March on Washington By Giovanni Giammanco

Who was there and what were their goals

On 28 August 1963 people near and far gathered at the nations capital. Transportation such as "freedom buses" and/or "freedom trains" brought people from all over the United States to this demonstration. Over 60,000 of the over 200,000 people were white. They were all taking in this breath-taking event. Many people had signs that read such things as, "Pass the bill", or "We march for integration". No matter what race, for most it was the first time to the nation's capital.
"Fellow Americans, we are gathered here in the largest demonstration in the history of this nation. Let the nation and the world know the meaning of our numbers. We are not a pressure group, we are not an organization or a group of organizations, we are not a mob. We are the advance guard of a massive moral revolution for jobs and freedom." A. Philip Randolph started the program off, in front of the Lincoln Memorial. Along with Randolph, there was a group of U.S. senators and Representatives about 75 to 100. With their appearance came a loud prolonged applause, which became a steady chant, "Pass the bill-pass the bill".
Page_1.jpg
Click on the picture to see full size
ms058070.jpgmow07-440.jpg There wasn't just speeches and marching, but there was a lot of entertainment. Such musicians as Joan Baez, Josh White, Mahalia Jackson, Bob Dylan, and trio Peter, Odetta, Paul, and Mary had scheduled performances. Here is one of Bob Dylan's performances.
Bob Dylan, accompanied by Joan Baez, performing //When the Ship Comes in// at the March - from YouTube

280px-Harry_Belafonte_Civil_Rights_March_1963.jpg
Belafonte speaking at the 1963 Civil Rights March on Washington, D.C
The Protest's goals and overall message (according to U.S. New & World Report- September 9, 1963)

1. Passage of "meaningful" civil-rights legislation at the meeting of Congress. 2. Instant Abolition of all racial segregation in public schools throughout the nation. 3. A large program of public works in order to provide jobs for all the nation’s unemployed, including job training and a job placement program.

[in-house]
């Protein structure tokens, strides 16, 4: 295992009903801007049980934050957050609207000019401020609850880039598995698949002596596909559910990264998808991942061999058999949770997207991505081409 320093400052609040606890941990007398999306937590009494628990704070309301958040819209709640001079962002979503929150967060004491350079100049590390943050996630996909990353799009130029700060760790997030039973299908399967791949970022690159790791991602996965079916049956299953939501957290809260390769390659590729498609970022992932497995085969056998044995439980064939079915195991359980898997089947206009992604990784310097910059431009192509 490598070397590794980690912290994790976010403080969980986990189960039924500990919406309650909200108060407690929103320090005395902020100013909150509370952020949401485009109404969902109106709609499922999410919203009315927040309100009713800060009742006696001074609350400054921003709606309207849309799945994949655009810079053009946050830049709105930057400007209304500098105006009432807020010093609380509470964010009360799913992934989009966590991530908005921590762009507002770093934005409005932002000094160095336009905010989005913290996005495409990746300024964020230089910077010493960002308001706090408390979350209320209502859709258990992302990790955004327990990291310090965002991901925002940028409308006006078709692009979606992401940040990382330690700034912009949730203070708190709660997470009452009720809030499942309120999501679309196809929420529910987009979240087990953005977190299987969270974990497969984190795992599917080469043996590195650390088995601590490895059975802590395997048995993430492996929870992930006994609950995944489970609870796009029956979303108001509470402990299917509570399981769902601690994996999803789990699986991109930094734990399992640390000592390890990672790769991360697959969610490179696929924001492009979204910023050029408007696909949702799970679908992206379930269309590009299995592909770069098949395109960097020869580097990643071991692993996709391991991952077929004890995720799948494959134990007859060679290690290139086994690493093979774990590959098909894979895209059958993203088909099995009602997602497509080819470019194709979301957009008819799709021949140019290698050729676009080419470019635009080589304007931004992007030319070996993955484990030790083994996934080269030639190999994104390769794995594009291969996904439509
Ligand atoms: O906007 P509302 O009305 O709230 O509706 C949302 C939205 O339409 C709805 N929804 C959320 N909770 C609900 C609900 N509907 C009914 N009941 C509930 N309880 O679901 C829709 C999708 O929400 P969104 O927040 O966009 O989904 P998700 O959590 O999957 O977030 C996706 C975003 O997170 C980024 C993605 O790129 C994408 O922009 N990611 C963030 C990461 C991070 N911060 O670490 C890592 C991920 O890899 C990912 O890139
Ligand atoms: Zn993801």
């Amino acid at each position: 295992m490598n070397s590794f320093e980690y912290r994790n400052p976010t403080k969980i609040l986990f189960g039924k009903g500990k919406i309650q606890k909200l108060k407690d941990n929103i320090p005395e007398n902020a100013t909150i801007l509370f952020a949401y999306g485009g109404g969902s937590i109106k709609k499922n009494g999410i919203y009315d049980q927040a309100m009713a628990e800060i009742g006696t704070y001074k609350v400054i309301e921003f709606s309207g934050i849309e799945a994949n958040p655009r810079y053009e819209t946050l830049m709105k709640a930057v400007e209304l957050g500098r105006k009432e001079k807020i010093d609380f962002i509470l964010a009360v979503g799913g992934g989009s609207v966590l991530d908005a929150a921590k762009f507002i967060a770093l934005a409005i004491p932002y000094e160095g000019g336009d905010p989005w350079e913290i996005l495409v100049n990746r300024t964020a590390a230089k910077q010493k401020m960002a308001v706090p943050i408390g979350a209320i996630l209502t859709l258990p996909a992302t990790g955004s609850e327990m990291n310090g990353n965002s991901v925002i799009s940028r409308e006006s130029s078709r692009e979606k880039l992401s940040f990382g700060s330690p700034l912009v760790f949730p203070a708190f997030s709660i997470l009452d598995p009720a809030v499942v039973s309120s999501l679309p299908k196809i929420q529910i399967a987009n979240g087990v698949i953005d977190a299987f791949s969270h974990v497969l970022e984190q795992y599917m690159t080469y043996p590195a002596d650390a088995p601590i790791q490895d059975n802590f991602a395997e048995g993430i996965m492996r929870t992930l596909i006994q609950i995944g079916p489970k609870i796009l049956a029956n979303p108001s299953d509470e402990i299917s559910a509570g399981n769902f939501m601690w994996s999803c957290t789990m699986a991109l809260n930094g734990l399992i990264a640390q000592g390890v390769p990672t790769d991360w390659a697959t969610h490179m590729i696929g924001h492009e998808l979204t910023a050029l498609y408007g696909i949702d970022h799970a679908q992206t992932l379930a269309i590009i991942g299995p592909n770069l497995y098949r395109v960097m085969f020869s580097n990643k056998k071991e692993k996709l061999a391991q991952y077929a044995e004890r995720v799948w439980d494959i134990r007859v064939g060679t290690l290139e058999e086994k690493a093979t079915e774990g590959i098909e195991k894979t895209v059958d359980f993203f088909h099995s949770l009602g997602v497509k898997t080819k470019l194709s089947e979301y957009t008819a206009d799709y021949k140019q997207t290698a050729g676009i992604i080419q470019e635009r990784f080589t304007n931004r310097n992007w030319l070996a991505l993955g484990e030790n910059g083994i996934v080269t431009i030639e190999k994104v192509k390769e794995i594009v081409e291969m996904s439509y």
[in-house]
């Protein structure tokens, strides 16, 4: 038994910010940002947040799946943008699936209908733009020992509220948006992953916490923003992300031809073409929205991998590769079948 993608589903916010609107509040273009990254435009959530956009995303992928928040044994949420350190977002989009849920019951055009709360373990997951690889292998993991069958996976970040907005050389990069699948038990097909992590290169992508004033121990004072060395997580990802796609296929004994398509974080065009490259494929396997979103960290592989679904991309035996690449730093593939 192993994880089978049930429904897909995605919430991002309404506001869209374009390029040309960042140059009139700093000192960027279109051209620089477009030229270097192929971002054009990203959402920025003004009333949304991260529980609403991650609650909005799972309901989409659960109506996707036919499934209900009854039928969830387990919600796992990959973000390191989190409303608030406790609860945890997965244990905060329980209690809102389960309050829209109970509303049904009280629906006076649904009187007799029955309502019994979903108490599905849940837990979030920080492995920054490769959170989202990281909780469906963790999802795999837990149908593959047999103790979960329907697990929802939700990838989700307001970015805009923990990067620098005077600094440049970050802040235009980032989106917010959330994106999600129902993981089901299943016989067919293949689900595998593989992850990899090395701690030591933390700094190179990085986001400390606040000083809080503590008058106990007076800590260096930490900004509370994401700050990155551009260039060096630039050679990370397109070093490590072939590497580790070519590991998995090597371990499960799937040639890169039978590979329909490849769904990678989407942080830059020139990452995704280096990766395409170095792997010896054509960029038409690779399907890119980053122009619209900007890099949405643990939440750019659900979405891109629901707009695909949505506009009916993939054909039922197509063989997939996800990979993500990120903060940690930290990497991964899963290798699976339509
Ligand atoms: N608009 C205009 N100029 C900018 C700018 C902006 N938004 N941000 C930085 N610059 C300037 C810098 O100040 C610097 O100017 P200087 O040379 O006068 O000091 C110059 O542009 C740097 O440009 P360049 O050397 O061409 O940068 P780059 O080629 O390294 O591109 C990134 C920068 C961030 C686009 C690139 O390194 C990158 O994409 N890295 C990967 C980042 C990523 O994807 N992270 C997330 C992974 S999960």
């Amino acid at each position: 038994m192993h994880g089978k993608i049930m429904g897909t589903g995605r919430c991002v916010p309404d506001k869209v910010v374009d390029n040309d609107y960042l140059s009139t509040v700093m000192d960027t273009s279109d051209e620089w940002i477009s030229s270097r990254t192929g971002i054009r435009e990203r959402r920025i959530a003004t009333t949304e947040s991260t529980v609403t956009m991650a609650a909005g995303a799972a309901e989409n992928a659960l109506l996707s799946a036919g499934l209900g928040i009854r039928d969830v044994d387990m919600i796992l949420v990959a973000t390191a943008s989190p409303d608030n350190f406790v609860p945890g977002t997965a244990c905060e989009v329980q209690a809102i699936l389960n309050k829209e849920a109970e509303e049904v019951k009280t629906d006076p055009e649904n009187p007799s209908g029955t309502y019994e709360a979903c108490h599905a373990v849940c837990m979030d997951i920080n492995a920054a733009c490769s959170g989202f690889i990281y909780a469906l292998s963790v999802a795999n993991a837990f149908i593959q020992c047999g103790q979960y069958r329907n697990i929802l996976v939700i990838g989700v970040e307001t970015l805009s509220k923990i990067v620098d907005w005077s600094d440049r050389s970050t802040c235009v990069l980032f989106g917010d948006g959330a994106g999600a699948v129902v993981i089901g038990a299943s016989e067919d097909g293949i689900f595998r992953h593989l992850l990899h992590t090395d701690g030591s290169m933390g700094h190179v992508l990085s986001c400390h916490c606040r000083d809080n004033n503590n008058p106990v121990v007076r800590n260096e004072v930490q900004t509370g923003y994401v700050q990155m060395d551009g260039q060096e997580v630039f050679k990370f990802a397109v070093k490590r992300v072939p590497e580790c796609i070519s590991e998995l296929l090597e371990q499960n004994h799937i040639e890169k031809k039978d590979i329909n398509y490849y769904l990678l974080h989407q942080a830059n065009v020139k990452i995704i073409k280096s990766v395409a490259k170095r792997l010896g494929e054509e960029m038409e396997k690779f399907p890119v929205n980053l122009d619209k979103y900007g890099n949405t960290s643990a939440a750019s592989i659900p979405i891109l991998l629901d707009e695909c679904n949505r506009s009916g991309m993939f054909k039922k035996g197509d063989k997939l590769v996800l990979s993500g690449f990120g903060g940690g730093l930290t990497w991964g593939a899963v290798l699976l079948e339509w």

4. The mandate of a federal law prohibiting racial discrimination in hiring of the workforce public or private.
5. $2-an-hour minimum wage nationwide.
6. Withdraw of federal funds from programs in which any discrimination exists.
7. Immediate Enforcement of the Fourteenth Amendment, reducing congressional representation of states where citizens are not given the right to vote.
8. A nationwide Fair Labor Standards Act to include currently excluded employment areas.

9. Authority for the Attorney General to institute injunctive suits when any constitutional right is violated.

"By the force of our demands, our determination and our numbers, John Lewis said, "we shall splinter the segregated South into a thousand pieces, and put them back together in the image of God and Democracy."


Martin Luther King Jr. , the most popular of all the civil rights leaders, delivered a speech that would be heard on television stations across the land from 1963 to now. It was a speech of anticipation and willpower, gratifying the day's message of racial harmony, love, and a belief that blacks and whites could live together as one United States of America. "I have a dream" speech, it is currently considered one of the greatest and most influential speeches ever.
Martin Luther King Jr.'s speech at the March


The March on Washington was a success. It had been powerful, yet peaceful beyond anyone's expectations. It was the most demonstration and peaceful push for Civil Rights. The event was extensively covered by the media. This further driving there point across that black people and white people could work against an injustice side by side. This event and many others were the push congress needed to pass the Civil Rights Act of 1964.